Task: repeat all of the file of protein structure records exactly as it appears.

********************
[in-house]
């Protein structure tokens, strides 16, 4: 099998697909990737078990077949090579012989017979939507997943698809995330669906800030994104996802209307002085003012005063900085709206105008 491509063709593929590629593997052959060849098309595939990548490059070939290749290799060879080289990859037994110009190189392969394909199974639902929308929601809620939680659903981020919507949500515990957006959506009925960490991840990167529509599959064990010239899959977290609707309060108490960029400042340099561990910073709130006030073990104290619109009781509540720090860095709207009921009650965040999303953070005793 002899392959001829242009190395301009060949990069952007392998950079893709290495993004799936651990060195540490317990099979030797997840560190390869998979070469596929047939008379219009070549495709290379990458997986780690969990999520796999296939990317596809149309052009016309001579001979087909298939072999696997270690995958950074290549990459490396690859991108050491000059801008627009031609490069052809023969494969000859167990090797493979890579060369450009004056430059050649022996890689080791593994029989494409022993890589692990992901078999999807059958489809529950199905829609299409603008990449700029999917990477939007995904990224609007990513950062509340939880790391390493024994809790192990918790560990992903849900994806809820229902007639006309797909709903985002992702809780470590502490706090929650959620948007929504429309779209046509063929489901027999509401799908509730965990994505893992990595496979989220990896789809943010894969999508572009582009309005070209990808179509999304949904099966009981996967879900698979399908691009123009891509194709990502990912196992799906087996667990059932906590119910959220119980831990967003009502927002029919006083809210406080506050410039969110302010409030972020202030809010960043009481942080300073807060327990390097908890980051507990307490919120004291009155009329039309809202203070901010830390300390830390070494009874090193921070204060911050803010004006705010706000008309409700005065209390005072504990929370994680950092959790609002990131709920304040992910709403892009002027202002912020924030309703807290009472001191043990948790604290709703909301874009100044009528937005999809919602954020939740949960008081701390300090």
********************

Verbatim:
[in-house]
């Protein structure tokens, strides 16, 4: 099998697909990737078990077949090579012989017979939507997943698809995330669906800030994104996802209307002085003012005063900085709206105008 491509063709593929590629593997052959060849098309595939990548490059070939290749290799060879080289990859037994110009190189392969394909199974639902929308929601809620939680659903981020919507949500515990957006959506009925960490991840990167529509599959064990010239899959977290609707309060108490960029400042340099561990910073709130006030073990104290619109009781509540720090860095709207009921009650965040999303953070005793 002899392959001829242009190395301009060949990069952007392998950079893709290495993004799936651990060195540490317990099979030797997840560190390869998979070469596929047939008379219009070549495709290379990458997986780690969990999520796999296939990317596809149309052009016309001579001979087909298939072999696997270690995958950074290549990459490396690859991108050491000059801008627009031609490069052809023969494969000859167990090797493979890579060369450009004056430059050649022996890689080791593994029989494409022993890589692990992901078999999807059958489809529950199905829609299409603008990449700029999917990477939007995904990224609007990513950062509340939880790391390493024994809790192990918790560990992903849900994806809820229902007639006309797909709903985002992702809780470590502490706090929650959620948007929504429309779209046509063929489901027999509401799908509730965990994505893992990595496979989220990896789809943010894969999508572009582009309005070209990808179509999304949904099966009981996967879900698979399908691009123009891509194709990502990912196992799906087996667990059932906590119910959220119980831990967003009502927002029919006083809210406080506050410039969110302010409030972020202030809010960043009481942080300073807060327990390097908890980051507990307490919120004291009155009329039309809202203070901010830390300390830390070494009874090193921070204060911050803010004006705010706000008309409700005065209390005072504990929370994680950092959790609002990131709920304040992910709403892009002027202002912020924030309703807290009472001191043990948790604290709703909301874009100044009528937005999809919602954020939740949960008081701390300090």